“[O]ne of the most astonishing reading experiences to be had in recent years. ...
[W]hy, precisely, does Strawberry Fields succeed where other novels and projects have failed? Because it does succeed—excessively so. Partly it’s because of Plum’s impressive ability as a writer. ... The real reason Strawberry Fields succeeds, however, is that it speaks to the recent shifts in how we read. We read news at all hours of day and night, articles scattered across many different outlets, with subjects varying from political to scientific to downright stupid... Strawberry Fields evokes this bloated and dreamy news intake in an unprecedented manner. Its range of reference spans the Irish Civil War to the assassination of Osama bin Laden, but nothing is wholly determinate, which means some surely invented chapters have the feeling of actual events. ...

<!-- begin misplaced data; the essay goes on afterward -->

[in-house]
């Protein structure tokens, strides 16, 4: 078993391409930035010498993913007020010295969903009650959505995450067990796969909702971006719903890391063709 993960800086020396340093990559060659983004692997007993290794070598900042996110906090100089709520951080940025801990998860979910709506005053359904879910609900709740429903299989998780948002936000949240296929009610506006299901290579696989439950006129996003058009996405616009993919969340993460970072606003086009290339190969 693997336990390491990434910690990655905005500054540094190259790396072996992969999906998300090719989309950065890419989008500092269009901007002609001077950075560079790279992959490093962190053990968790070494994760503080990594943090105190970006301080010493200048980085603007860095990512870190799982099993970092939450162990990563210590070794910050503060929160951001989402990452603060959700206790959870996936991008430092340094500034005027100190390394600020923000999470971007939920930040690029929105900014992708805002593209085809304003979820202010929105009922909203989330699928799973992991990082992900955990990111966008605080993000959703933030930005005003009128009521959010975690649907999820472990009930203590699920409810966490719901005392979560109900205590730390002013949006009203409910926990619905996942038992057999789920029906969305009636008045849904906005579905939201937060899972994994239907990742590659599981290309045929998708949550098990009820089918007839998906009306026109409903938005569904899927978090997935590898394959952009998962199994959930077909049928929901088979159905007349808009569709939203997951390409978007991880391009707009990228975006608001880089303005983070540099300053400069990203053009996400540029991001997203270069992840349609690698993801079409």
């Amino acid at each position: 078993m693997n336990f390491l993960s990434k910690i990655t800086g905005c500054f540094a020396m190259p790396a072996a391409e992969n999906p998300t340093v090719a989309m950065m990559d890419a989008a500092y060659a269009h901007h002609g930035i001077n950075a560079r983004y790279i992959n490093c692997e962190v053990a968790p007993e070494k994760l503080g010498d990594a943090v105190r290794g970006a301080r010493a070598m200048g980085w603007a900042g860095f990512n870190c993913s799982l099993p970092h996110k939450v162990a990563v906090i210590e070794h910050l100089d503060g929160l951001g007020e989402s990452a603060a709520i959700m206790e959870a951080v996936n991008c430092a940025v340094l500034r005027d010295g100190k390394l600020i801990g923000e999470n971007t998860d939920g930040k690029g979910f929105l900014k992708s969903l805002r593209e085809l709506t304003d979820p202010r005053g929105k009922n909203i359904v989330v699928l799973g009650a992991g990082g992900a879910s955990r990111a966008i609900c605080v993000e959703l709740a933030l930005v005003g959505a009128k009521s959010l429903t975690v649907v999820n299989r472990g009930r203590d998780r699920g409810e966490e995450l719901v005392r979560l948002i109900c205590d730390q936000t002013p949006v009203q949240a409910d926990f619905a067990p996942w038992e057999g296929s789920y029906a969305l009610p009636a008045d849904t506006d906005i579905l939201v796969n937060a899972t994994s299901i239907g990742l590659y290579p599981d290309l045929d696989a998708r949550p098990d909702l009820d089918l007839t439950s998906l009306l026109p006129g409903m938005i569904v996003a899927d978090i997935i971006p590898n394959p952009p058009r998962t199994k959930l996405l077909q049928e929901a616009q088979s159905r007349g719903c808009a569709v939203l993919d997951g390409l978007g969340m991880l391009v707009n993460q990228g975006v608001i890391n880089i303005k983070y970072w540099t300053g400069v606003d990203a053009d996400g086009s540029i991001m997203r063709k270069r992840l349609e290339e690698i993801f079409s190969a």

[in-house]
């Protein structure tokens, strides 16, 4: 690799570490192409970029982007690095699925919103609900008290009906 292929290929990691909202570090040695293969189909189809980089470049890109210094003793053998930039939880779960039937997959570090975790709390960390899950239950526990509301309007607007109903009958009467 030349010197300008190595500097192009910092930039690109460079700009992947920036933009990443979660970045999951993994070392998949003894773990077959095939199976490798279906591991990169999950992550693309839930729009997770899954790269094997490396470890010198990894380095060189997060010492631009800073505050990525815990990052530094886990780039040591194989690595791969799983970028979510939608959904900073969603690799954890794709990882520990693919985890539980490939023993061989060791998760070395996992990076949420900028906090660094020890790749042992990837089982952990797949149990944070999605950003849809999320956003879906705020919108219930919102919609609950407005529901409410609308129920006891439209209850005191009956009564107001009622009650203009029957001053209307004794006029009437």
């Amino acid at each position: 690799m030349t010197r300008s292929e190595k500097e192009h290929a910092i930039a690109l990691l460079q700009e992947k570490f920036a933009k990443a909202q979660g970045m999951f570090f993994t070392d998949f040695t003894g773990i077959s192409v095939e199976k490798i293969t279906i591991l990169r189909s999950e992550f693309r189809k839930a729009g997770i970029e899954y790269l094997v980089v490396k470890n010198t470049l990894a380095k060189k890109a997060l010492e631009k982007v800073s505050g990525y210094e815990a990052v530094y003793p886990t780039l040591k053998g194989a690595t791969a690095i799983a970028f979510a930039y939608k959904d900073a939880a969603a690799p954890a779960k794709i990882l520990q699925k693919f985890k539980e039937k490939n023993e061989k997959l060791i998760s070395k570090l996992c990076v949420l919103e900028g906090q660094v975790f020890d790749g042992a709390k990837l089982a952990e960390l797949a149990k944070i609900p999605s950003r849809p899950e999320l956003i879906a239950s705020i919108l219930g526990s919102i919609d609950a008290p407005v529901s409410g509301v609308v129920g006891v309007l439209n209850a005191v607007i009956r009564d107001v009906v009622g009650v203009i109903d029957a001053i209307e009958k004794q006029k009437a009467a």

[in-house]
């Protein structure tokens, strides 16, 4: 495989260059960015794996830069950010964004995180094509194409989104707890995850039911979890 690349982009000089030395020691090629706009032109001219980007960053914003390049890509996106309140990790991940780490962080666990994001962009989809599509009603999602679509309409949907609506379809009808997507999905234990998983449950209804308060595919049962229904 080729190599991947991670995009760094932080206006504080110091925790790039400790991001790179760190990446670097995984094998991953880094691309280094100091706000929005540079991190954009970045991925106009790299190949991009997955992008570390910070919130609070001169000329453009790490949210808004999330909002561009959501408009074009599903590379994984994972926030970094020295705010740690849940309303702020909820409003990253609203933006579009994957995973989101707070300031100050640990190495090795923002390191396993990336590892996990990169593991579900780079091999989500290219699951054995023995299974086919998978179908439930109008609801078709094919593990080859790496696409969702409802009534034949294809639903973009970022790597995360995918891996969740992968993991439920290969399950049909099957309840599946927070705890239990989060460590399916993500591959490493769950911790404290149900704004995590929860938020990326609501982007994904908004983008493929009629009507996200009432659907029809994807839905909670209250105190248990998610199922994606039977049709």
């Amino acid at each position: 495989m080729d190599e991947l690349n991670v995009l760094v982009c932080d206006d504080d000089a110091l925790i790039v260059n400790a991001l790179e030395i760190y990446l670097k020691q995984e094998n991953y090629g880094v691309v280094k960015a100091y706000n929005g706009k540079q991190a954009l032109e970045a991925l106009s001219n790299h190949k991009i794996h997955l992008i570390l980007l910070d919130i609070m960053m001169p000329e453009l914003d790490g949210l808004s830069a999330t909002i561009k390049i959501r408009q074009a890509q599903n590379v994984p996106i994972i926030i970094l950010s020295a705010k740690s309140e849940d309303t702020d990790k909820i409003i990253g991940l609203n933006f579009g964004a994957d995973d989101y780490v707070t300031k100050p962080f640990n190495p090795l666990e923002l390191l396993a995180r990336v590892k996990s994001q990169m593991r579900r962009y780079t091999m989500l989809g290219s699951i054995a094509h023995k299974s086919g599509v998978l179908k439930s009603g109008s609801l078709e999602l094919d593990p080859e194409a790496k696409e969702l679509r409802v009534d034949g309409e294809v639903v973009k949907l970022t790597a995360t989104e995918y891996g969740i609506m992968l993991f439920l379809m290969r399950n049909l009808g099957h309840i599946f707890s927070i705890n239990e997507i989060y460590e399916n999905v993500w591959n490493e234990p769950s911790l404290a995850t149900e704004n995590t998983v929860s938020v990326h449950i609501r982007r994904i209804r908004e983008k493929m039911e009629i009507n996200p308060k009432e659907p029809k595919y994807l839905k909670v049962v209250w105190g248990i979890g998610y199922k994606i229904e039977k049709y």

All this is to say that Strawberry Fields is postmodern in the best sense of the word. Some experimental fictions can feel, on days when we are perhaps least forgiving of current events, just irrelevant in their airy spheres of language, but Plum fragments her writing to bring in the rest of the world. ... Strawberry Fields exerts power. It takes this literary trend, the transposition of news into fiction, and delivers it with sufficient force to finally meet growing demand. It should not be ignored.” —Andrew Hungate, Zyzzyva (July 2018)